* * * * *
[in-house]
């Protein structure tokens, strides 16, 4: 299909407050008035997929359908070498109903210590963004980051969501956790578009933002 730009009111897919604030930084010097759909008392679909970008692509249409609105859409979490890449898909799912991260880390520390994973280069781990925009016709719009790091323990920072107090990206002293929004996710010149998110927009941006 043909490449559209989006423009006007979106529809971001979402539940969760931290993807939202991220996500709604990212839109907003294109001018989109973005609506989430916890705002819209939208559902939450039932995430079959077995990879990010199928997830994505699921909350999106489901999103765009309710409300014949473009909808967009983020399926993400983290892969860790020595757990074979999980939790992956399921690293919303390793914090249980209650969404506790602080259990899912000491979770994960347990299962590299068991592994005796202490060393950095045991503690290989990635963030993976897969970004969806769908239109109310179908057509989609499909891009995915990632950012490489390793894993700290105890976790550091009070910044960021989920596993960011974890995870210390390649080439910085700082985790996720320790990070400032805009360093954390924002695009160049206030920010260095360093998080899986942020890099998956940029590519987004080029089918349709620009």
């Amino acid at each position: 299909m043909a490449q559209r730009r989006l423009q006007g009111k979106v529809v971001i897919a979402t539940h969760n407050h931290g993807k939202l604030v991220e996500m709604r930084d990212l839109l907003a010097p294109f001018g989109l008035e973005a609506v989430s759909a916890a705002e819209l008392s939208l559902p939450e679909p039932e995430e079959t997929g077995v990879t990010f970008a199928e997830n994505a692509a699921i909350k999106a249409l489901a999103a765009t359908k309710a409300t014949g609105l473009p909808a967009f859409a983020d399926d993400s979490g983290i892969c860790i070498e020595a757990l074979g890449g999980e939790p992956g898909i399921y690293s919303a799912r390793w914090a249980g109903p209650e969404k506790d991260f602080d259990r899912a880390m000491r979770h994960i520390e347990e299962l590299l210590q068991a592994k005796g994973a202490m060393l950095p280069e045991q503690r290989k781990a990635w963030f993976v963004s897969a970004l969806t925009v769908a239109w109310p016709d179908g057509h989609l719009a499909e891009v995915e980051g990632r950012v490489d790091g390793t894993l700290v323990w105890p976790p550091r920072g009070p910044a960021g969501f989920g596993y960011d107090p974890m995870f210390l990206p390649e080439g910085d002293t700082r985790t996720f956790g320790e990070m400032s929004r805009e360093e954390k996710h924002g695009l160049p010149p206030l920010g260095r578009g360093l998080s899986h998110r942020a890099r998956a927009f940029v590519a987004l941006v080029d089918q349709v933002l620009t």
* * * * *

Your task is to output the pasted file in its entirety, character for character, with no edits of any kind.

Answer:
[in-house]
């Protein structure tokens, strides 16, 4: 299909407050008035997929359908070498109903210590963004980051969501956790578009933002 730009009111897919604030930084010097759909008392679909970008692509249409609105859409979490890449898909799912991260880390520390994973280069781990925009016709719009790091323990920072107090990206002293929004996710010149998110927009941006 043909490449559209989006423009006007979106529809971001979402539940969760931290993807939202991220996500709604990212839109907003294109001018989109973005609506989430916890705002819209939208559902939450039932995430079959077995990879990010199928997830994505699921909350999106489901999103765009309710409300014949473009909808967009983020399926993400983290892969860790020595757990074979999980939790992956399921690293919303390793914090249980209650969404506790602080259990899912000491979770994960347990299962590299068991592994005796202490060393950095045991503690290989990635963030993976897969970004969806769908239109109310179908057509989609499909891009995915990632950012490489390793894993700290105890976790550091009070910044960021989920596993960011974890995870210390390649080439910085700082985790996720320790990070400032805009360093954390924002695009160049206030920010260095360093998080899986942020890099998956940029590519987004080029089918349709620009």
């Amino acid at each position: 299909m043909a490449q559209r730009r989006l423009q006007g009111k979106v529809v971001i897919a979402t539940h969760n407050h931290g993807k939202l604030v991220e996500m709604r930084d990212l839109l907003a010097p294109f001018g989109l008035e973005a609506v989430s759909a916890a705002e819209l008392s939208l559902p939450e679909p039932e995430e079959t997929g077995v990879t990010f970008a199928e997830n994505a692509a699921i909350k999106a249409l489901a999103a765009t359908k309710a409300t014949g609105l473009p909808a967009f859409a983020d399926d993400s979490g983290i892969c860790i070498e020595a757990l074979g890449g999980e939790p992956g898909i399921y690293s919303a799912r390793w914090a249980g109903p209650e969404k506790d991260f602080d259990r899912a880390m000491r979770h994960i520390e347990e299962l590299l210590q068991a592994k005796g994973a202490m060393l950095p280069e045991q503690r290989k781990a990635w963030f993976v963004s897969a970004l969806t925009v769908a239109w109310p016709d179908g057509h989609l719009a499909e891009v995915e980051g990632r950012v490489d790091g390793t894993l700290v323990w105890p976790p550091r920072g009070p910044a960021g969501f989920g596993y960011d107090p974890m995870f210390l990206p390649e080439g910085d002293t700082r985790t996720f956790g320790e990070m400032s929004r805009e360093e954390k996710h924002g695009l160049p010149p206030l920010g260095r578009g360093l998080s899986h998110r942020a890099r998956a927009f940029v590519a987004l941006v080029d089918q349709v933002l620009t």